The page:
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The Man
Kevin Kline's introduction to Cole Porter came when he saw a friend in a performance of "Anything Goes” in his hometown of St. Louis, Missouri. Since then he's gone on to become an Academy Award® winning actor (A Fish Called Wanda) and a two-time Tony winner for his musical performances on Broadway ("On the Twentieth Century” and "The Pirates of Penzance”). Like any musical theater performer worth their chops, Kline had long admired Porter as a songwriter, but he had never given much though to Porter the man. That all changed when Irwin Winkler asked him to play the composer in De-Lovely.

Kline, Winkler, and Cowan worked together on Winkler's last directorial outing, Life as a House. "Kevin gave a wonderful performance in that film, and I was very happy with our working relationship,” says Winkler. "He's so incredibly talented, and he's an actor willing to take risks. As we worked on the script, I knew we had to have him as Cole.”

"Kevin's very particular about what he wants to do,” adds Cowan. "But it was key for us to get somebody who was going to pull out the detail of the role. Porter was very detailed and intricate, and Kevin's portrayal is just as detailed and intricate, right down to his mannerisms and playing the piano. Kevin loves doing the research and the detail work; he really embodied the character.”

"When Irwin first proposed the idea of me playing Cole, I was intrigued and terrified at the same time,” says Kline. "Having been an aspiring pianist and composer when I was in school, I thought it would be a nice way to get back in that world, and I love Porter's music so much.”

"We got incredible commitment from Kevin,” says Winkler. "He worked on this project for almost nine months, honing his piano skills, working with a voice coach – he was a consummate professional, and turns in a stunning performance as a result.”

In addition to the challenge of portraying a historical figure, Kline was attracted to the film for its exploration of Cole and Linda Porter's relationship. "It's a unique love story, a particular kind of love Cole and Linda had for one another,” says Kline. "We weren't going to pull any punches about his homosexuality and wanted to portray the truth – and from all the biographies I read he was rather unapologetically promiscuous – but Linda was Cole's muse, his inspiration, and taskmistress. The bottom line is that they had a deep and abiding love for one another that was their own, that was unique, and that was very refreshing to play.”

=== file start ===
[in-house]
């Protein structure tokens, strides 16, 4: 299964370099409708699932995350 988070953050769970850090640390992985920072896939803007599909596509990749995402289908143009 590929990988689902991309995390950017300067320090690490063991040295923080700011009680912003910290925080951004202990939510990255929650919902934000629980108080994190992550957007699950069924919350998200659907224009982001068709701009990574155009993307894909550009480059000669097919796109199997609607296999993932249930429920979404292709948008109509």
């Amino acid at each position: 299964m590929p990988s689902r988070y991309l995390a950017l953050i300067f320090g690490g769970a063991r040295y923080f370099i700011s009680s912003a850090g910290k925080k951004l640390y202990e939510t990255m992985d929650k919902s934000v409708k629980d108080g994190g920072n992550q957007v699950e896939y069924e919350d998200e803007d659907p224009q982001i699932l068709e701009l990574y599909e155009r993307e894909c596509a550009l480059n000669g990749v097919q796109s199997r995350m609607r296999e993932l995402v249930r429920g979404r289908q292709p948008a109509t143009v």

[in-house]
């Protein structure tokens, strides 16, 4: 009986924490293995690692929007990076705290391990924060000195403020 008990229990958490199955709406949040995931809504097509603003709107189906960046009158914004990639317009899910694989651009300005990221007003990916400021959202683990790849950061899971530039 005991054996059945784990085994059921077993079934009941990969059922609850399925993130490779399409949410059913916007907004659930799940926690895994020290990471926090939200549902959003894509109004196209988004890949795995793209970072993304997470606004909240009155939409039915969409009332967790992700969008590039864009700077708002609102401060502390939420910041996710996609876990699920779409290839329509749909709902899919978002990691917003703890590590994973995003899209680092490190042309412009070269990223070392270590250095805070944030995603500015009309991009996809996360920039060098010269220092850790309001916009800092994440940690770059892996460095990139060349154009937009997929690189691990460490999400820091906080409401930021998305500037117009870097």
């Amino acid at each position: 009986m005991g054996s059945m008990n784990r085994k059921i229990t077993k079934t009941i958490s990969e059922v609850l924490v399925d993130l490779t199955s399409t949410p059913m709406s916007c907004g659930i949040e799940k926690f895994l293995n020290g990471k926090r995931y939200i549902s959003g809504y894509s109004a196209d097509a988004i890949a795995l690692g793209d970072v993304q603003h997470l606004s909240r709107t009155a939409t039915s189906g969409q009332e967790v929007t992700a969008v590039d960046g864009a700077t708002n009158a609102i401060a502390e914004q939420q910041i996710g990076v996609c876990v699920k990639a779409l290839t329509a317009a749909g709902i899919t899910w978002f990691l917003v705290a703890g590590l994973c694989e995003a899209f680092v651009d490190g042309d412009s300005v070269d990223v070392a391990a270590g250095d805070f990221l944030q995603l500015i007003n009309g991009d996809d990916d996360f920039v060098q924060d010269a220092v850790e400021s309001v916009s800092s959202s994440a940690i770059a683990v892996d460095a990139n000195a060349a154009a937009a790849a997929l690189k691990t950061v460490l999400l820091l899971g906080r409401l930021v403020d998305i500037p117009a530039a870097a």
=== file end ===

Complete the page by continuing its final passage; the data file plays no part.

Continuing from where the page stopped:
Though Linda knew about Cole's sexuality, she didn't accept it when he was indiscreet. "Unlike today, there was a time where it wasn't everyone's business what one did in one's bedroom, or in any other rooms for that matter,” Kline says. "People didn't talk about such things and Cole kept his private life to himself. But apparently when he came to Hollywood he ‘went Hollywood,' and biographers concur that things got out of control and he ran the risk of his indiscretions becoming public.” That's when Cole and Linda separated for a period of time and Linda went back to Paris. "But once Cole had his accident,” Kline continues, "Linda came back and never again left his side, and that's a matter of historical fact.”

As mentioned, the filmmakers wanted to showcase Kline's music skills. Kline worked diligently to perfect his piano playing onscreen – a daunting task when portraying someone who made his living by composing on a keyboard. Another impressive aspect of Kline's performance was his insistence upon singing his songs live while filming. Years ago, when he was making the film of The Pirates of Penzance, he was frustrated when he had to record a song then lip-sync to match the recording weeks later during filming. "It takes much of the spontaneity out of it,” says Kline. "You're unable to invest real emotion into it because you're trying t

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